Still: In my glasses, the aqueducts welled up - Diane Lane in 'Paris Can Wait'. Image courtesy of Sony Pictures Classics
Travelling back to an apartment in Paris owned by a family friend, Anne gets an offer she cannot refuse from her husband’s associate Jacques (Viard). He suggests that he drive her back in his clapped out, sorry quaint jalopy. It is no inconvenience, really. Viard is no Jean Dujardin, but he’ll do. He has charm, bonhomie and is a font of knowledge about the local area. Where was this acquired, you wonder? A combination of National Geographic and the History Channel, I suppose.
Jacques has all these things as well as whims and caprices, which should be spelt with a capital WC. What he doesn’t have is money. The dramatic tension lies in whether he is going to fleece Anne for her credit limit and maybe even make a suggestive pass.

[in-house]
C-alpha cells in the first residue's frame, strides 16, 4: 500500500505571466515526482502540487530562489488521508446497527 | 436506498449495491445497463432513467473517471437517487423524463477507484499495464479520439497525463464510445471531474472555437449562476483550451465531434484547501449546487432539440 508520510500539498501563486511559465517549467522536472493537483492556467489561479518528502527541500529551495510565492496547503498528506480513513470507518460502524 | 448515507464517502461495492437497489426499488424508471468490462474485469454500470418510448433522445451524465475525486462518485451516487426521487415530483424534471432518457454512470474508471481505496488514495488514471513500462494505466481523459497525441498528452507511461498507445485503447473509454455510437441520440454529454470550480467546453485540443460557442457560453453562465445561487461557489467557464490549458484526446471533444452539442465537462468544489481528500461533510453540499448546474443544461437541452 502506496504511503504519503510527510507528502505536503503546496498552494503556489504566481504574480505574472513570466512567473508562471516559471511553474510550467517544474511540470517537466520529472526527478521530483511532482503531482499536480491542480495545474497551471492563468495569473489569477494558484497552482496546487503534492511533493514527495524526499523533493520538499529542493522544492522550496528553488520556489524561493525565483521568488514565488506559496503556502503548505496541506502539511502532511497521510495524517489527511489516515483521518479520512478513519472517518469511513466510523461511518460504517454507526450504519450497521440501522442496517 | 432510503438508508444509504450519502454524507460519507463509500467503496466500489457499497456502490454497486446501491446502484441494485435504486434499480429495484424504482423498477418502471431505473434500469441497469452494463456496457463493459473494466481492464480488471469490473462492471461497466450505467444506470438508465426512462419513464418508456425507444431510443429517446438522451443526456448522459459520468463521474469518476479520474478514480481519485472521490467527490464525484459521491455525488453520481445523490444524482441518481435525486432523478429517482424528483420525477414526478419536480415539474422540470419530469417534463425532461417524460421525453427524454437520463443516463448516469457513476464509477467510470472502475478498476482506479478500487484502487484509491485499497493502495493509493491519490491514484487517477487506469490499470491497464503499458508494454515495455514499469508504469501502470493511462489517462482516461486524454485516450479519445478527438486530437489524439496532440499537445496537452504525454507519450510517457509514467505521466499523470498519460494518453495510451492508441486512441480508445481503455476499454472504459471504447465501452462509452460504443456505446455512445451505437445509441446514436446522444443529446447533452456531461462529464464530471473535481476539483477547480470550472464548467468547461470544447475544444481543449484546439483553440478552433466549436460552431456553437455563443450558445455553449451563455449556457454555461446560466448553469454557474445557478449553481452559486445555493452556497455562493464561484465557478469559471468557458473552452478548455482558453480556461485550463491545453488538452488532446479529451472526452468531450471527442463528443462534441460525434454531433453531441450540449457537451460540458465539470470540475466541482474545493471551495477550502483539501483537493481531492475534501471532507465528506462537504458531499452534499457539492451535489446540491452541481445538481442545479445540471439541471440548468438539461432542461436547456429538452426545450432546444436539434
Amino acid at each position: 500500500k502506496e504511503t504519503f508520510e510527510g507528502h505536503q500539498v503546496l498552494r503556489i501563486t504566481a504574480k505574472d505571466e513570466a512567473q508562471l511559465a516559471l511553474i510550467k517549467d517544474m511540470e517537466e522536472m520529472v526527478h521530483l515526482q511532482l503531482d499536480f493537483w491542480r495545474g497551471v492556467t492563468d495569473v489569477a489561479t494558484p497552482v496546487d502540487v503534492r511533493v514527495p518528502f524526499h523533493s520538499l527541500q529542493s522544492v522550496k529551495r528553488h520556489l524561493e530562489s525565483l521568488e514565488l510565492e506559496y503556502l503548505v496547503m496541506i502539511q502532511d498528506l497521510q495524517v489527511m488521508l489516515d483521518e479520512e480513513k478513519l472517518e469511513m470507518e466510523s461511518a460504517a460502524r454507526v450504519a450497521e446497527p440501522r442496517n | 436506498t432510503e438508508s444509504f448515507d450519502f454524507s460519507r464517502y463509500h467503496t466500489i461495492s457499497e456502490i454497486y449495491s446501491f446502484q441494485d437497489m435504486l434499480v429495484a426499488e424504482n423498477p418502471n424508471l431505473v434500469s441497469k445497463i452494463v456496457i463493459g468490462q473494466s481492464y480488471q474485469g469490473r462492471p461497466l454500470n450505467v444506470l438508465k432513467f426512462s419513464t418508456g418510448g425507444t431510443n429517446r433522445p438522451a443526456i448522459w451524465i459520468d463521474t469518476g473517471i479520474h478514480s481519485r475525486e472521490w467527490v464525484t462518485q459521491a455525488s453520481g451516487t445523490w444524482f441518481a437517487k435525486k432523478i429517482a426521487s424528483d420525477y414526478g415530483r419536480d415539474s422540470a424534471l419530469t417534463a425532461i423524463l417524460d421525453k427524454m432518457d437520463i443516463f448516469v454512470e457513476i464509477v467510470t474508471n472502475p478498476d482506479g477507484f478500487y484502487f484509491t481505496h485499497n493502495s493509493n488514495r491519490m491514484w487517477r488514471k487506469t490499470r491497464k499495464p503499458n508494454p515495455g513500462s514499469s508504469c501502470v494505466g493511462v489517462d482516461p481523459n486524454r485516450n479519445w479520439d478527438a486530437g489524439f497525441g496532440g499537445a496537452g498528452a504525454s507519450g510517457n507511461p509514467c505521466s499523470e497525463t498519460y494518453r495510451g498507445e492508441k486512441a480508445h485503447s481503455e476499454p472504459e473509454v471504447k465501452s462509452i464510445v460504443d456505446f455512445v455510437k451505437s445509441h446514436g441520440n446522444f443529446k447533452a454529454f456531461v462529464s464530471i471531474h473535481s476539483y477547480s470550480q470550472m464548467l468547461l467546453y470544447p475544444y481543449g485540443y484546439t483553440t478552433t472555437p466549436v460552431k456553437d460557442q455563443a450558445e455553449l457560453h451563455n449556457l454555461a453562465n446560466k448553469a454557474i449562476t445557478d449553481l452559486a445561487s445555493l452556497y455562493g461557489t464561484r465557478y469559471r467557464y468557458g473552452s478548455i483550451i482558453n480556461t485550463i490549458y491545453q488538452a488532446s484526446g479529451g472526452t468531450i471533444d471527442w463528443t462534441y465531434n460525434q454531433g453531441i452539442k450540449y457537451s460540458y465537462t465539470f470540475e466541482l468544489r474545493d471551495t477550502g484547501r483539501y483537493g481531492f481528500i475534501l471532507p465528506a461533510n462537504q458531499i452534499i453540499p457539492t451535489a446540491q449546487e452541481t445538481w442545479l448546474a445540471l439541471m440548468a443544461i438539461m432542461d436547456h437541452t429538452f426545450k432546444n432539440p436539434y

However, Anne has, how you say, self-possession. Yes, she’ll let Jacques use her credit card, but she’ll also fend him off with a baguette if she needs to, or rather a seeded bread roll.
This isn’t quite the sum of Paris Can Wait. For Anne mourns the death of her young son. You remember with a start that Eleanor lost a son, Gian-Carlo (Gio) Coppola, who died in a motorboat accident on 26 May 1986 whilst in the company of Ryan O’Neal’s son, Griffin. Eleanor is expressing her own grief – or rather living with it – in her own way. The pleasures of photography, food and drink are relative.
There is also a deeper theme about not living through your children, but instead sharing their enthusiasms. At one point, Anne plays a contemporary piece of music enjoyed by her daughter. Coppola shows how individuals don’t give up living when their children come of age but drink off their energy. Children are one way of remaining connected to the world, as they shape it while you chew the grapes.
Still: 'You get my wife, I get a basket of strawberries?' Alec Baldwin contemplates the Art of the Deal in 'Paris Can Wait'. Image courtesy of Sony Pictures Classics